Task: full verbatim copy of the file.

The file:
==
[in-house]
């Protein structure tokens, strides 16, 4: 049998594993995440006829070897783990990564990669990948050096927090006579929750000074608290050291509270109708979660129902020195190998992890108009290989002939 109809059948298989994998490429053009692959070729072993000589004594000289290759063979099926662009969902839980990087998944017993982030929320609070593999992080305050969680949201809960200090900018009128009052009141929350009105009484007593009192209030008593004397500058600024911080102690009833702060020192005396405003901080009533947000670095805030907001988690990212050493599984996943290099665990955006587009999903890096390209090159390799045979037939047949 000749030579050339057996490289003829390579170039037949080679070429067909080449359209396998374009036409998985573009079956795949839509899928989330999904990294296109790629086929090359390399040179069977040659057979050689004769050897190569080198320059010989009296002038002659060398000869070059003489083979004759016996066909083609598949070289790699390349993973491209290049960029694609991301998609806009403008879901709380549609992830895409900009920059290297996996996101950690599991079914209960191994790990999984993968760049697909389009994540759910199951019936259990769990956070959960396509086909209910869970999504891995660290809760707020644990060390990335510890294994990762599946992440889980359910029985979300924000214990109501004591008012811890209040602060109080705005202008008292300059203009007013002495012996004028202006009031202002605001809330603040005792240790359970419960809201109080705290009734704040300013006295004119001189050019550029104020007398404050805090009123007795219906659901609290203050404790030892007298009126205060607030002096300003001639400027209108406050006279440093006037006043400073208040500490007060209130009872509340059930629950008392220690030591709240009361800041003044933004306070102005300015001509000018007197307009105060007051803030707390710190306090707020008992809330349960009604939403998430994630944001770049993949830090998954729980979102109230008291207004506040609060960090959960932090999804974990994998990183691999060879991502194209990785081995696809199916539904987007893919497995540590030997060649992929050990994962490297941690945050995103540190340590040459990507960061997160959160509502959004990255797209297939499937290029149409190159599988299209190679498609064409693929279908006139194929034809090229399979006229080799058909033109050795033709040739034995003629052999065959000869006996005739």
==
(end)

[in-house]
């Protein structure tokens, strides 16, 4: 049998594993995440006829070897783990990564990669990948050096927090006579929750000074608290050291509270109708979660129902020195190998992890108009290989002939 109809059948298989994998490429053009692959070729072993000589004594000289290759063979099926662009969902839980990087998944017993982030929320609070593999992080305050969680949201809960200090900018009128009052009141929350009105009484007593009192209030008593004397500058600024911080102690009833702060020192005396405003901080009533947000670095805030907001988690990212050493599984996943290099665990955006587009999903890096390209090159390799045979037939047949 000749030579050339057996490289003829390579170039037949080679070429067909080449359209396998374009036409998985573009079956795949839509899928989330999904990294296109790629086929090359390399040179069977040659057979050689004769050897190569080198320059010989009296002038002659060398000869070059003489083979004759016996066909083609598949070289790699390349993973491209290049960029694609991301998609806009403008879901709380549609992830895409900009920059290297996996996101950690599991079914209960191994790990999984993968760049697909389009994540759910199951019936259990769990956070959960396509086909209910869970999504891995660290809760707020644990060390990335510890294994990762599946992440889980359910029985979300924000214990109501004591008012811890209040602060109080705005202008008292300059203009007013002495012996004028202006009031202002605001809330603040005792240790359970419960809201109080705290009734704040300013006295004119001189050019550029104020007398404050805090009123007795219906659901609290203050404790030892007298009126205060607030002096300003001639400027209108406050006279440093006037006043400073208040500490007060209130009872509340059930629950008392220690030591709240009361800041003044933004306070102005300015001509000018007197307009105060007051803030707390710190306090707020008992809330349960009604939403998430994630944001770049993949830090998954729980979102109230008291207004506040609060960090959960932090999804974990994998990183691999060879991502194209990785081995696809199916539904987007893919497995540590030997060649992929050990994962490297941690945050995103540190340590040459990507960061997160959160509502959004990255797209297939499937290029149409190159599988299209190679498609064409693929279908006139194929034809090229399979006229080799058909033109050795033709040739034995003629052999065959000869006996005739």